Ignore The Woolworths Survey Scam Emails

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Ignore The Woolworths Survey Scam Emails


Scammers regularly use popular company names to try and fool people into clicking on links that promote dodgy online retailers or distribute malware. One version doing the rounds at the moment falsely claims that Woolworths will give you a $50 gift voucher.


Assuming that your spam detection systems don’t bin this before you ever see it, there are plenty of obvious indicators that this email, headlined ‘Customer Satisfaction Survey’, isn’t legitimate: Why would Woolworths send email from a strange-sounding email domain such as cinci.rr.com? (Regular Woolworths marketing mail comes from a Woolworths.com.au domain?) If you hover over the link, you’ll also see that it points to a site that has nothing to do with Woolworths (and which can’t spell the word ‘survey’ correctly). Woolworths has a note on its site reminding customers not to fall for these scams.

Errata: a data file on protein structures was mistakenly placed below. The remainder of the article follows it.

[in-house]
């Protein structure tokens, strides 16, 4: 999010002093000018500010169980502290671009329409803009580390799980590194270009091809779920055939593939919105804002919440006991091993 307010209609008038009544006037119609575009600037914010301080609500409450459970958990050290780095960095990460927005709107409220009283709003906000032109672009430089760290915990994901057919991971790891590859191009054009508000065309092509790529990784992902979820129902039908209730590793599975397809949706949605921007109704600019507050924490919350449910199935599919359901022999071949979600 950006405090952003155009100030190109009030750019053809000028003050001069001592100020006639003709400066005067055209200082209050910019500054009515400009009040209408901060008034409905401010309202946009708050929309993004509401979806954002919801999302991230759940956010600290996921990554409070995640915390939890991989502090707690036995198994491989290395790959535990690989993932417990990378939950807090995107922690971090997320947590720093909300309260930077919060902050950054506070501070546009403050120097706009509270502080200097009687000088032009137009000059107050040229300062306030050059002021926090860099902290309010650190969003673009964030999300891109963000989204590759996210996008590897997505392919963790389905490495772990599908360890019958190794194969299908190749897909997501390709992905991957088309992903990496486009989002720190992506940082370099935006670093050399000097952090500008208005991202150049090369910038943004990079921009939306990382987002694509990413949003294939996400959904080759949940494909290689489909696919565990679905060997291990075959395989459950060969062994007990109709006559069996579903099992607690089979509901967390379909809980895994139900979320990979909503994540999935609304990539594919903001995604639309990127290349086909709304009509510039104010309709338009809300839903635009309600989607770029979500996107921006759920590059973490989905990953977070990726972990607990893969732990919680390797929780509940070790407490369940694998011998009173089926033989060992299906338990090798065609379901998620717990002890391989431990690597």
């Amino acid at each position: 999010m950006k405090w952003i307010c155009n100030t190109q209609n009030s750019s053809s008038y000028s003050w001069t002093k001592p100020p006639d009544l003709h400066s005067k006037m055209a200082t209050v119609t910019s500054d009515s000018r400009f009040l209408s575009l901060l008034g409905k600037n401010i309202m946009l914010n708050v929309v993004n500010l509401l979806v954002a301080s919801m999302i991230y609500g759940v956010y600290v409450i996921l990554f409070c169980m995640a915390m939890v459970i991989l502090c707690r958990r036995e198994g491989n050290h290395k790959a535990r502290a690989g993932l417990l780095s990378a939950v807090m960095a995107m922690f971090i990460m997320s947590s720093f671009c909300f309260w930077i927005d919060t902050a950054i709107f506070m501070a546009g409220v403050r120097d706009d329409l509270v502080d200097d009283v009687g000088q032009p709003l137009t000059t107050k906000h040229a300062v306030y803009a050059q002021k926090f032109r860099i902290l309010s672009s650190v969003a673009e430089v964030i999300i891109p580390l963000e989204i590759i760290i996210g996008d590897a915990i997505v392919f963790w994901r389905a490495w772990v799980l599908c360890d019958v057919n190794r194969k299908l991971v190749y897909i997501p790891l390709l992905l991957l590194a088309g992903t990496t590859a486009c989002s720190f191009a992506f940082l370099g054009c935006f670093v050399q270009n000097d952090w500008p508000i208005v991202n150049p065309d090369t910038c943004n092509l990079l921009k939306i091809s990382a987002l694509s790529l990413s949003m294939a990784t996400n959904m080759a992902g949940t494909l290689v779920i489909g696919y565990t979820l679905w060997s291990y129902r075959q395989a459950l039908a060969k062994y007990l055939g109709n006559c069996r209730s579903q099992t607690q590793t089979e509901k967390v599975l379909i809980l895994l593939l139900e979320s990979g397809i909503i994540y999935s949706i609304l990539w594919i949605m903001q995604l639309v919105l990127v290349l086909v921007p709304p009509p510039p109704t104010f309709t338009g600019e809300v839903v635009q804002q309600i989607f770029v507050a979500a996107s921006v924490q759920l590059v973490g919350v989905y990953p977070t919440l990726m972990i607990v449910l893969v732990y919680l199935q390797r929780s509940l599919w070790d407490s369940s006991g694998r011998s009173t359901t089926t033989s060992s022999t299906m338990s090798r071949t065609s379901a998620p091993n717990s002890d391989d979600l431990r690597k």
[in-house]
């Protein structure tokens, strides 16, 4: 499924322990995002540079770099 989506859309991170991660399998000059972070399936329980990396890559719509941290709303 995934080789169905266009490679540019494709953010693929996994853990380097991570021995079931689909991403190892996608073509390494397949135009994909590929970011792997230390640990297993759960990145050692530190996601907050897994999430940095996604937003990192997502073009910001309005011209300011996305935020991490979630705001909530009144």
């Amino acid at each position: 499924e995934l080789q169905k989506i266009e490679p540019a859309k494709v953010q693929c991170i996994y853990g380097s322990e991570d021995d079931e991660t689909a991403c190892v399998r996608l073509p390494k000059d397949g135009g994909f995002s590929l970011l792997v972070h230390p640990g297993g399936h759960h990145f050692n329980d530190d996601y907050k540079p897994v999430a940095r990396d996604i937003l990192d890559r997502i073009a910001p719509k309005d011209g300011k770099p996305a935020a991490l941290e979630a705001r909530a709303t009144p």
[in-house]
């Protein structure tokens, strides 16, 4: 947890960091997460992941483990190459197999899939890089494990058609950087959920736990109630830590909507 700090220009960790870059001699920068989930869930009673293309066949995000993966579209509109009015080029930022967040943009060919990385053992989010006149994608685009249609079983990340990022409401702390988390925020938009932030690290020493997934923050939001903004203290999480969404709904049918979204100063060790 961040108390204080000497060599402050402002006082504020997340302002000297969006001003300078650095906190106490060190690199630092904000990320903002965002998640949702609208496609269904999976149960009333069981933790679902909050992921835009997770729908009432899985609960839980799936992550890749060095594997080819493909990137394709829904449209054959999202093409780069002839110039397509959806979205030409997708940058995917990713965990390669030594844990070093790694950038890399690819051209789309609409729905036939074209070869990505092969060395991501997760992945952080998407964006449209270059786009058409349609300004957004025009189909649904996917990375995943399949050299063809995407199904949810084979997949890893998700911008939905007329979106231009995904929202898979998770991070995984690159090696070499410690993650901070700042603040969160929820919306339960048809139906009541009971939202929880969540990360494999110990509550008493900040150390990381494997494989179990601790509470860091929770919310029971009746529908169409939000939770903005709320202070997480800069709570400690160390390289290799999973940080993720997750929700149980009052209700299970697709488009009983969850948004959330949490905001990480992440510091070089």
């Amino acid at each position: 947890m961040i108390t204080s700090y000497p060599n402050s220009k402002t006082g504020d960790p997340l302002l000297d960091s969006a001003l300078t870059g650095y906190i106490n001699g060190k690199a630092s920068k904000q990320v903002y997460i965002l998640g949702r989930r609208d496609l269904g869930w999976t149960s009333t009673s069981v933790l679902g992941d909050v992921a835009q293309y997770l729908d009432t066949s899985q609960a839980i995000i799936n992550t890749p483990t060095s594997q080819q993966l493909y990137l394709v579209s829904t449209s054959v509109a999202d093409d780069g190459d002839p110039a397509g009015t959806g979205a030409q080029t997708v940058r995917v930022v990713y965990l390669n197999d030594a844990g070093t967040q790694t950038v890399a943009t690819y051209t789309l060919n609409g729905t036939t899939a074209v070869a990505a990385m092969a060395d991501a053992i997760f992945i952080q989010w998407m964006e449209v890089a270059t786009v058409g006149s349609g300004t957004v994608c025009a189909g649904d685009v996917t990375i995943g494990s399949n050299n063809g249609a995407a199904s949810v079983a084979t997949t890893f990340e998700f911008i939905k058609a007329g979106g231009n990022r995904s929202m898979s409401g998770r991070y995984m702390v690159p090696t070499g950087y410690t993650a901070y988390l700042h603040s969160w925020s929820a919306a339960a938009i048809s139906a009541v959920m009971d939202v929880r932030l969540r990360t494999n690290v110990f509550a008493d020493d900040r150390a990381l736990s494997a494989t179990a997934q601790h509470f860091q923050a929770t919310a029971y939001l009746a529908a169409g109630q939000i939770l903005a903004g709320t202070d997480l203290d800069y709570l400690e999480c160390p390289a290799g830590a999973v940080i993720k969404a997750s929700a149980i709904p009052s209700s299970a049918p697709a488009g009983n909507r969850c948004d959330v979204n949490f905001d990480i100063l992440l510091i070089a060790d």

The common sense rules for scam detection don’t change: anything in your inbox saying you have won something or will receive a prize is going to be a fake. Ignore, delete, and don’t click on the links.

Comments

  • There’s also a Telstra one going around today posing as your Account Statement. It has a ZIP… so yeah bad.

    I’ve got it on my work and personal emails by the truck load.

  • I’ve seen a comp saying I won $5000 and needed to provide the following to claim

    – Address, DOB, maiden name(if female)
    – Credit card number, expiry, CVC
    – Bank account details
    – Scanned copies of drivers license & passport (or birth certificate if no passport)
    – Mothers maiden name + her place of birth

    I wonder if anyone provided them with all that information

  • The other strange phenomenon with these scams is the propensity for the great unwashed to implicate the corporate being scammed. “They should honour the deal” and so on.

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